Despite the use of plasma exchanges and intravenous immunoglobulins, Guillain-Barré syndrome (GBS) still carries non-negligible morbidity and mortality. Furthermore, the psychosocial consequences of GBS may persist longer than expected. Various aetiological, clinical, electrophysiological and immunological factors may carry prognostic predictive value. The objective of this article was to perform a summary of the current knowledge-base on outcome and its determinants in adequately-treated adult-onset GBS. Relevant prospective literature was reviewed through a Medline search of English-language articles published between 1966 and March 2012. GBS causes severe persistent disability in 14% of patients at 1 year. Loss of full strength, persistent pain and need for professional change occurs in about 40%. Mortality is of about 4% within the first year. Analysis of prognostic predictors consistently demonstrates the negative impact of higher age, preceding diarrhoea, greater disability/weaker muscles at admission, short interval between symptom-onset and admission, mechanical ventilation and absent/low amplitude compound muscle action potentials. Further outcome studies will soon be underway and may in future contribute to adequately integrate all potential factors in more reliable predictive models.
- Guillain–Barré syndrome
- clinical neurology
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Guillain–Barré syndrome (GBS) is an acute, usually postinfectious neuropathy of common occurrence with a yearly incidence rate between 1.1 and 1.8 per 100 000.1 More recent data from a meta-analysis of 13 epidemiological studies from Europe and North America refined the estimated yearly crude incidence as lying between 0.81 and 1.89 per 100 000.2 GBS incidence increases exponentially with age, with age-specific rates increasing from 0.62 per 100 000 among 0–9-year-olds to 2.66 per 100 000 among 80–89-year-olds. Male subjects are more commonly affected with an RR of 1.78.2 The most common preceding infection causing GBS has been shown to be Campylobacter jejuni enteritis. Other incriminated infectious agents include cytomegalovirus, Epstein–Barr virus, Mycoplasma pneumoniae and Haemophilus influenzae.3 In its typical form, GBS causes rapidly progressive diffuse proximal and distal weakness of the four limbs, sensory loss and symptoms and areflexia. By definition, the maximal weakness is reached within 4 weeks. However, in the majority of cases, nadir is attained within 2 weeks. Facial, bulbar and respiratory muscle weakness is frequent, and autonomic involvement well described. The diagnosis of GBS is clinical but may be aided by electrophysiology which is also important to characterise the two main electrophysiological subtypes: acute inflammatory demyelinating polyradiculoneuropathy (AIDP), which is sensory and motor and displays demyelinating changes on nerve conduction studies, and acute motor axonal neuropathy (AMAN), which is primarily axonal and thought to be purely motor. There are also axonal forms with sensory involvement described as acute motor and sensory axonal neuropathy (AMSAN). More recently, it has been shown that the pathophysiology of axonal subtypes is characterised besides axonal degeneration by reversible conduction failure and that AMAN and AMSAN which share a common immunological profile and electrophysiological features represent a continuum in the axonal GBS spectrum.4 5 Rise in cerebrospinal fluid (CSF) protein level with normal CSF cellularity, also known as ‘albumino-cytological dissociation’, is characteristic of GBS, and present in over 90% of patients 2 weeks postonset.2 Imaging can also be contributory to the diagnosis of GBS, with MR of the lumbar spine demonstrating thickened and/or enhancing nerve roots.6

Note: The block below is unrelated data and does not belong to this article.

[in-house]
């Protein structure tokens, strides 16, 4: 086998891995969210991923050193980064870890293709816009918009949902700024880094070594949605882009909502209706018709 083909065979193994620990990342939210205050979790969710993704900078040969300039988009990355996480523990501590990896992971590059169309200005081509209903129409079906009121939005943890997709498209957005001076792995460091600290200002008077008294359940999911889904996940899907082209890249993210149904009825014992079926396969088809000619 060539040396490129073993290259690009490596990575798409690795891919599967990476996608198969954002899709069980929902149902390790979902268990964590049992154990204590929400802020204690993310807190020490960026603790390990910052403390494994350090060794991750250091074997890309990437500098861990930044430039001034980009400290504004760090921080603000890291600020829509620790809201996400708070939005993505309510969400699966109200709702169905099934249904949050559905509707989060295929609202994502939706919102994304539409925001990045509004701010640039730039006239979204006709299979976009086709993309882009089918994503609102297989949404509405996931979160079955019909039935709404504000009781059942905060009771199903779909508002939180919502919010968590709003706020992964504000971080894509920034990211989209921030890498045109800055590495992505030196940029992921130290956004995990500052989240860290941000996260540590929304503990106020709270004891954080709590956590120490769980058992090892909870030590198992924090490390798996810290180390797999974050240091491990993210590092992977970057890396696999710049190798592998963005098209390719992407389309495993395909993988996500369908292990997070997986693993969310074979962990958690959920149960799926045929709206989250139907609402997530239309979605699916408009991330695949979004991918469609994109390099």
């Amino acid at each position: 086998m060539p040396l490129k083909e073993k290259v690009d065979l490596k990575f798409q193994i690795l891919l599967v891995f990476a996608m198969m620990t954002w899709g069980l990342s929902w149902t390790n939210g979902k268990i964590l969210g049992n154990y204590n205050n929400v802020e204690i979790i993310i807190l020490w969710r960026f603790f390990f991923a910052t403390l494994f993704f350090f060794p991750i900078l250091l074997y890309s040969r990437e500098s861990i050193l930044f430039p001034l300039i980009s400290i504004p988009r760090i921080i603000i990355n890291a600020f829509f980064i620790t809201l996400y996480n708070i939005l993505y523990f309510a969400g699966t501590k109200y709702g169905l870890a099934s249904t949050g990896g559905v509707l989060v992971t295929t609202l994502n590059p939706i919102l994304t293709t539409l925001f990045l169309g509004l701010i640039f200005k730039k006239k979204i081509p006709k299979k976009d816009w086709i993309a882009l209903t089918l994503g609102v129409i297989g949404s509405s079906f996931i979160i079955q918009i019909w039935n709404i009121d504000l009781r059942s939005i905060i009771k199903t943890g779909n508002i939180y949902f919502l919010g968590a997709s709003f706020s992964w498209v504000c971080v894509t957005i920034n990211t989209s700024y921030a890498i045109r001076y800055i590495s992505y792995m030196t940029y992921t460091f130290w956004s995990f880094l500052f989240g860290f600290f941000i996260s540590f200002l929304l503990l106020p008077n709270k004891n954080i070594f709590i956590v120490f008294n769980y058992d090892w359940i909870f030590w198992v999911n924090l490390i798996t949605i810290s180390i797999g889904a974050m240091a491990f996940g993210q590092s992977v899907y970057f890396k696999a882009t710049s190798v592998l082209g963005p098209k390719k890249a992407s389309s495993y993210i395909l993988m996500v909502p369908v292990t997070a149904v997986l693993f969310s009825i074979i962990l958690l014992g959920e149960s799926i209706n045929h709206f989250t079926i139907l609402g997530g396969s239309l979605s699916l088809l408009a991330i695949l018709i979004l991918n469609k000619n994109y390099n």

The prognosis of GBS is generally considered favourable. Despite the demonstrated efficacy of plasma exchange (PE) and intravenous immunoglobulins (IVIg), GBS however remains a disabling disease in a significant proportion of patients, and these treatments have not improved mortality. Long-term function is compromised in a significant proportion of subjects. Prognosis and potential determinants of clinical outcome in the disorder have been studied by several investigators in more recent years. Although several review articles have considered the various aspects of GBS, a synthesis of the important question of prognosis and its determinants has not, to date, to our knowledge, been performed. In this article, we review the literature on the specific issue of outcome and its predictors in adequately treated, adult-onset GBS.